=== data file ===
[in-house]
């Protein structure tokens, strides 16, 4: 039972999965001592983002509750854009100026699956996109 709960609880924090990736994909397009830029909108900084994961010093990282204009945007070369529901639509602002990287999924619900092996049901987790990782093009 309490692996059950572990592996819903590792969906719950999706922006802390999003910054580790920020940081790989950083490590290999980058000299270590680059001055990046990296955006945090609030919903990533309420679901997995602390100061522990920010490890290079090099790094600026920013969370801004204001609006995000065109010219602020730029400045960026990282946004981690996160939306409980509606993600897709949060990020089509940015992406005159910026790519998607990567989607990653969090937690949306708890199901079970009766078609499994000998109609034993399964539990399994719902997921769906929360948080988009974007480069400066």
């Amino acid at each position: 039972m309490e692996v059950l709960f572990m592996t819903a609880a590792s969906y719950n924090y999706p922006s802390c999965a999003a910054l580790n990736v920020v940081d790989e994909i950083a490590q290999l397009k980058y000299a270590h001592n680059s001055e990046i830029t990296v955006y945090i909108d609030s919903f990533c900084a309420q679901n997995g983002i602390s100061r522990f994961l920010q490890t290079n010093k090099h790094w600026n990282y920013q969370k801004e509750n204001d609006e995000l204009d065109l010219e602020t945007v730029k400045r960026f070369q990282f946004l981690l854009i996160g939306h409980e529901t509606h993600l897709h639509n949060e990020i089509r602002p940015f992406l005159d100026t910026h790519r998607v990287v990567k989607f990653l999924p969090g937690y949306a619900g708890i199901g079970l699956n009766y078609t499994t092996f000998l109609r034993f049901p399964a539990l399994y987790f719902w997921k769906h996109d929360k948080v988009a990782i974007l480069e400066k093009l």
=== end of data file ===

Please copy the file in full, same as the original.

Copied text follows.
[in-house]
């Protein structure tokens, strides 16, 4: 039972999965001592983002509750854009100026699956996109 709960609880924090990736994909397009830029909108900084994961010093990282204009945007070369529901639509602002990287999924619900092996049901987790990782093009 309490692996059950572990592996819903590792969906719950999706922006802390999003910054580790920020940081790989950083490590290999980058000299270590680059001055990046990296955006945090609030919903990533309420679901997995602390100061522990920010490890290079090099790094600026920013969370801004204001609006995000065109010219602020730029400045960026990282946004981690996160939306409980509606993600897709949060990020089509940015992406005159910026790519998607990567989607990653969090937690949306708890199901079970009766078609499994000998109609034993399964539990399994719902997921769906929360948080988009974007480069400066």
């Amino acid at each position: 039972m309490e692996v059950l709960f572990m592996t819903a609880a590792s969906y719950n924090y999706p922006s802390c999965a999003a910054l580790n990736v920020v940081d790989e994909i950083a490590q290999l397009k980058y000299a270590h001592n680059s001055e990046i830029t990296v955006y945090i909108d609030s919903f990533c900084a309420q679901n997995g983002i602390s100061r522990f994961l920010q490890t290079n010093k090099h790094w600026n990282y920013q969370k801004e509750n204001d609006e995000l204009d065109l010219e602020t945007v730029k400045r960026f070369q990282f946004l981690l854009i996160g939306h409980e529901t509606h993600l897709h639509n949060e990020i089509r602002p940015f992406l005159d100026t910026h790519r998607v990287v990567k989607f990653l999924p969090g937690y949306a619900g708890i199901g079970l699956n009766y078609t499994t092996f000998l109609r034993f049901p399964a539990l399994y987790f719902w997921k769906h996109d929360k948080v988009a990782i974007l480069e400066k093009l």